UK wealth managers have significantly reduced their exposure to UK property as an asset class, according to the latest FE fundinfo Adviser Fund Index (AFI).
The index, which is rebalanced twice a year, shows that six adviser groups have removed IA UK Direct Property funds from their portfolios for investors across all risk profiles.
Ten funds in the sector were removed overall - the highest number from just one sector - with Threadneedle's UK Property Authorised Investment, L&G's Property Feeder and M&G's Property Portfolio funds among those to be discarded.
The research attributes this to the high-profile suspensions of the M&G and Prudential UK Property funds in 2019, which remain suspended.
Oliver Clarke-Williams, portfolio manager at FE Investments, said: "The suspension of M&G and Prudential underlines the issue of liquidity in the sector and with the FCA looking at the nature of open-ended funds and investor redemptions more broadly, some wealth managers have evidently seen more trouble ahead for the sector."
Elsewhere, the index also showed a fall in the popularity of targeted absolute return strategies, with wealth managers removing six funds from the IA Targeted Absolute Return sector from their portfolios. Jupiter's Absolute Return, LF Odey's Absolute Return and Premier's Defensive Growth funds were among those to lose their place in the index.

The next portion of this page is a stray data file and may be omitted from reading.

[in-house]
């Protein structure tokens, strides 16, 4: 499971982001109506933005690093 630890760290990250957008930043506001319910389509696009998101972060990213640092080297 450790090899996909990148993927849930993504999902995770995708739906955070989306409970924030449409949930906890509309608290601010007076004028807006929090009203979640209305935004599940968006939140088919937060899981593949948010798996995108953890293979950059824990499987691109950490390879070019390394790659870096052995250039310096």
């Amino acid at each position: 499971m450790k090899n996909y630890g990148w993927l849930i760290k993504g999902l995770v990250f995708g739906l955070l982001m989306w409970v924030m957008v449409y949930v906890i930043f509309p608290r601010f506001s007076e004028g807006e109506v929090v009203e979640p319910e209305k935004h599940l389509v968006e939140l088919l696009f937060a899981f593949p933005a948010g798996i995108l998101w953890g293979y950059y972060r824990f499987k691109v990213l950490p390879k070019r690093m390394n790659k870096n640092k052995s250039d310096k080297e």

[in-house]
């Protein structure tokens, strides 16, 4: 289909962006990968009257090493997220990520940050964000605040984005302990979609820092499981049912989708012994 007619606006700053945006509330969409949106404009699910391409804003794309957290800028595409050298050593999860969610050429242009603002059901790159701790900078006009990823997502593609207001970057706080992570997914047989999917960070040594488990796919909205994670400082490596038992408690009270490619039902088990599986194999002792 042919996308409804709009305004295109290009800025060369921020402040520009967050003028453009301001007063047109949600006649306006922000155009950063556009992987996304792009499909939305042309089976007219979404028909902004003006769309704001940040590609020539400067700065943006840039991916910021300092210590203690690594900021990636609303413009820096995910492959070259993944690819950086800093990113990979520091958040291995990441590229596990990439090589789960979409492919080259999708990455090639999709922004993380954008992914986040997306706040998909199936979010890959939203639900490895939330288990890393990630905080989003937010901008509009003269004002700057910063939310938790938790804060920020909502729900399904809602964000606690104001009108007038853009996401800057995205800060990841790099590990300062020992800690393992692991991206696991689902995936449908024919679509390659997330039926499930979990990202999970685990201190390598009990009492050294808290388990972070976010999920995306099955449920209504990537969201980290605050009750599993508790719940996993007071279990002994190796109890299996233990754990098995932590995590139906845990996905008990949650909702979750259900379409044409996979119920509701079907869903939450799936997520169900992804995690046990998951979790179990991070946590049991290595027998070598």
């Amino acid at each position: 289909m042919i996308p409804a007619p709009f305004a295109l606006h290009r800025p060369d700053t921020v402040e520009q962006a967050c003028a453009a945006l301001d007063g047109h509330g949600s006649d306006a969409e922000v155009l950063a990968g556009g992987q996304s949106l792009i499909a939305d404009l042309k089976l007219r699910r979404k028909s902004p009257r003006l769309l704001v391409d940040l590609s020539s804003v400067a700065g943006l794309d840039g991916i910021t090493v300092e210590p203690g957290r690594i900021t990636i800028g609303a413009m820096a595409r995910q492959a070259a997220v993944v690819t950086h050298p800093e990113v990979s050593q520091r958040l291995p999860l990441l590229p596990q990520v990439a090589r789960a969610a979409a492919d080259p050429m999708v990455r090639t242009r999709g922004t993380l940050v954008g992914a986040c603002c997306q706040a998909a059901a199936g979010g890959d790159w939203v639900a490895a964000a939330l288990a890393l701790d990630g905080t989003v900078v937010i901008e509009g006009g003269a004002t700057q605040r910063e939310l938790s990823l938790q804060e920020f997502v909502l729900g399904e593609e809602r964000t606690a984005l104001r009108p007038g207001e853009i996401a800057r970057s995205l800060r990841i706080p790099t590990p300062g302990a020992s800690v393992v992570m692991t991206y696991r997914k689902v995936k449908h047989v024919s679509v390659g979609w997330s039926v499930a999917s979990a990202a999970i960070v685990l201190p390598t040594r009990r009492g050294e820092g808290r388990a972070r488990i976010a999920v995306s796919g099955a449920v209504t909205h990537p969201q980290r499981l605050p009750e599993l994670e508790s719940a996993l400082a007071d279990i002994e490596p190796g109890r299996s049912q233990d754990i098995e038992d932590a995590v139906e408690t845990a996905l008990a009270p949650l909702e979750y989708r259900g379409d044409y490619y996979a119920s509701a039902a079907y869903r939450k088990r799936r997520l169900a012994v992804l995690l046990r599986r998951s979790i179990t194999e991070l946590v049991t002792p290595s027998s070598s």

However, the UK overall has remained a key area of focus for wealth managers, with the IA UK All Companies, IA Equity Income and IA UK Smaller Companies sectors all seeing increased exposure.
From these three sectors, 18, nine and six funds respectively have been added to the index. These include JPM's UK Equity Core, Jupiter's UK Special Situations and Threadneedle's UK Mid 250.
Equities overall are in favour with wealth managers. As a result, the IA Europe Excluding UK and the IA Global sectors have also seen increased exposure, with 16 and 11 funds added respectively.
Clarke-Williams added: "Equities have been an interesting story throughout 2019. Our panelists' weighting in the asset class is largely a reflection of the impact of continuing low interest rates, which looks set to extend well into 2020.
"In terms of the UK, equities here have persistently lagged global markets and are sitting on fairly low valuations at the moment. The increased weighting in the index suggests that many wealth managers are hoping that now the uncertainty around Brexit appears to have diminished somewhat, UK equities will re-rate in line with other developed markets.
"Overall, while last year was undoubtedly a tough year for some sectors, wealth managers largely saw 2019 as one of opportunity and this is reflected by the fact that we saw 137 funds added to the AFI, with just 57 removed in return."